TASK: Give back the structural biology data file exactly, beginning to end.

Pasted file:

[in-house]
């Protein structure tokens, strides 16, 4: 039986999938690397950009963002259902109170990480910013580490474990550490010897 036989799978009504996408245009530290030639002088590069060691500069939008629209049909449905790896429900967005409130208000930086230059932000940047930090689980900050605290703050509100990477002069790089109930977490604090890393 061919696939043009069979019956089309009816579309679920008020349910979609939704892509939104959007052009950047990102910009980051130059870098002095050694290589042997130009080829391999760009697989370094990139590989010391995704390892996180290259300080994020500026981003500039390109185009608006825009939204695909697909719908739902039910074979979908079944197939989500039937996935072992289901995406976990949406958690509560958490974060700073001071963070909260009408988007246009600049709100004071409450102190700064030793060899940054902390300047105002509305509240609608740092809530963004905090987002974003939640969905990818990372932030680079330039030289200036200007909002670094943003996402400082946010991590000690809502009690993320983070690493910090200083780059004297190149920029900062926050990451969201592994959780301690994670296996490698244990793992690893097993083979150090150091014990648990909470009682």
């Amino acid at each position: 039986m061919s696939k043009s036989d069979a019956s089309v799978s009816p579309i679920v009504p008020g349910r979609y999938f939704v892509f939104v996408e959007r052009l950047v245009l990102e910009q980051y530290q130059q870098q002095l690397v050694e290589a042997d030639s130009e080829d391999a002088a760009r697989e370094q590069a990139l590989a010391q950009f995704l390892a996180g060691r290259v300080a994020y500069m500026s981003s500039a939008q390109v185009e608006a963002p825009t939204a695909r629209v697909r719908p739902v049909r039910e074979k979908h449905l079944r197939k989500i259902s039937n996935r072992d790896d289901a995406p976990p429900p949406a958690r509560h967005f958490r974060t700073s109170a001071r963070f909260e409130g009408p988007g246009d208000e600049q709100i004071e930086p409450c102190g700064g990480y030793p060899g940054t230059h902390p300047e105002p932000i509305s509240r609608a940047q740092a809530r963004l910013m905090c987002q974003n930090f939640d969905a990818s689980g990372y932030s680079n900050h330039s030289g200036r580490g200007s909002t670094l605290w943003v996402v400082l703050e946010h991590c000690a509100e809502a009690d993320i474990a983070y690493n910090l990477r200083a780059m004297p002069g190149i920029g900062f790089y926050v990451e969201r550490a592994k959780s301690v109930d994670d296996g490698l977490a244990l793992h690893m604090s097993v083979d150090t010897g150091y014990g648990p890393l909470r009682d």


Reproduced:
[in-house]
């Protein structure tokens, strides 16, 4: 039986999938690397950009963002259902109170990480910013580490474990550490010897 036989799978009504996408245009530290030639002088590069060691500069939008629209049909449905790896429900967005409130208000930086230059932000940047930090689980900050605290703050509100990477002069790089109930977490604090890393 061919696939043009069979019956089309009816579309679920008020349910979609939704892509939104959007052009950047990102910009980051130059870098002095050694290589042997130009080829391999760009697989370094990139590989010391995704390892996180290259300080994020500026981003500039390109185009608006825009939204695909697909719908739902039910074979979908079944197939989500039937996935072992289901995406976990949406958690509560958490974060700073001071963070909260009408988007246009600049709100004071409450102190700064030793060899940054902390300047105002509305509240609608740092809530963004905090987002974003939640969905990818990372932030680079330039030289200036200007909002670094943003996402400082946010991590000690809502009690993320983070690493910090200083780059004297190149920029900062926050990451969201592994959780301690994670296996490698244990793992690893097993083979150090150091014990648990909470009682």
């Amino acid at each position: 039986m061919s696939k043009s036989d069979a019956s089309v799978s009816p579309i679920v009504p008020g349910r979609y999938f939704v892509f939104v996408e959007r052009l950047v245009l990102e910009q980051y530290q130059q870098q002095l690397v050694e290589a042997d030639s130009e080829d391999a002088a760009r697989e370094q590069a990139l590989a010391q950009f995704l390892a996180g060691r290259v300080a994020y500069m500026s981003s500039a939008q390109v185009e608006a963002p825009t939204a695909r629209v697909r719908p739902v049909r039910e074979k979908h449905l079944r197939k989500i259902s039937n996935r072992d790896d289901a995406p976990p429900p949406a958690r509560h967005f958490r974060t700073s109170a001071r963070f909260e409130g009408p988007g246009d208000e600049q709100i004071e930086p409450c102190g700064g990480y030793p060899g940054t230059h902390p300047e105002p932000i509305s509240r609608a940047q740092a809530r963004l910013m905090c987002q974003n930090f939640d969905a990818s689980g990372y932030s680079n900050h330039s030289g200036r580490g200007s909002t670094l605290w943003v996402v400082l703050e946010h991590c000690a509100e809502a009690d993320i474990a983070y690493n910090l990477r200083a780059m004297p002069g190149i920029g900062f790089y926050v990451e969201r550490a592994k959780s301690v109930d994670d296996g490698l977490a244990l793992h690893m604090s097993v083979d150090t010897g150091y014990g648990p890393l909470r009682d």